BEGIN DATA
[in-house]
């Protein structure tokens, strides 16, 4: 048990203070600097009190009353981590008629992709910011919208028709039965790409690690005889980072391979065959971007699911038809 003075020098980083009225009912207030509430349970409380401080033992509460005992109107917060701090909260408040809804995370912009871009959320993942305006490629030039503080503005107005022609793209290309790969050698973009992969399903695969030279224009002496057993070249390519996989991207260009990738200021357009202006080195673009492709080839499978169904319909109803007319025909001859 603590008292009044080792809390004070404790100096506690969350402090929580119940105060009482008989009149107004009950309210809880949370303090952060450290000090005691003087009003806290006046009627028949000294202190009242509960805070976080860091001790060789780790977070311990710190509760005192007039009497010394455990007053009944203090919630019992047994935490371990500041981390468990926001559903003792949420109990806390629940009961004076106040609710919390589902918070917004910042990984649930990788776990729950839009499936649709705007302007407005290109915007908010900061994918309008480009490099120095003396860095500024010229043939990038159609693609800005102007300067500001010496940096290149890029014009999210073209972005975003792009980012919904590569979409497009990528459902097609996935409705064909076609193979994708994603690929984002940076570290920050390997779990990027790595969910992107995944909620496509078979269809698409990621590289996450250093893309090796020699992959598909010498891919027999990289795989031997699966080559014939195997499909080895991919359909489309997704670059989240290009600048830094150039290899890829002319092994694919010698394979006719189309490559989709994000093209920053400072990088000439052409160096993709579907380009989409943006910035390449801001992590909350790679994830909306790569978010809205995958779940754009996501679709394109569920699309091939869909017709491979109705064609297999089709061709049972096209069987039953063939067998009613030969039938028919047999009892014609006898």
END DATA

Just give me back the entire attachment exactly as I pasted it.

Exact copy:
[in-house]
């Protein structure tokens, strides 16, 4: 048990203070600097009190009353981590008629992709910011919208028709039965790409690690005889980072391979065959971007699911038809 003075020098980083009225009912207030509430349970409380401080033992509460005992109107917060701090909260408040809804995370912009871009959320993942305006490629030039503080503005107005022609793209290309790969050698973009992969399903695969030279224009002496057993070249390519996989991207260009990738200021357009202006080195673009492709080839499978169904319909109803007319025909001859 603590008292009044080792809390004070404790100096506690969350402090929580119940105060009482008989009149107004009950309210809880949370303090952060450290000090005691003087009003806290006046009627028949000294202190009242509960805070976080860091001790060789780790977070311990710190509760005192007039009497010394455990007053009944203090919630019992047994935490371990500041981390468990926001559903003792949420109990806390629940009961004076106040609710919390589902918070917004910042990984649930990788776990729950839009499936649709705007302007407005290109915007908010900061994918309008480009490099120095003396860095500024010229043939990038159609693609800005102007300067500001010496940096290149890029014009999210073209972005975003792009980012919904590569979409497009990528459902097609996935409705064909076609193979994708994603690929984002940076570290920050390997779990990027790595969910992107995944909620496509078979269809698409990621590289996450250093893309090796020699992959598909010498891919027999990289795989031997699966080559014939195997499909080895991919359909489309997704670059989240290009600048830094150039290899890829002319092994694919010698394979006719189309490559989709994000093209920053400072990088000439052409160096993709579907380009989409943006910035390449801001992590909350790679994830909306790569978010809205995958779940754009996501679709394109569920699309091939869909017709491979109705064609297999089709061709049972096209069987039953063939067998009613030969039938028919047999009892014609006898």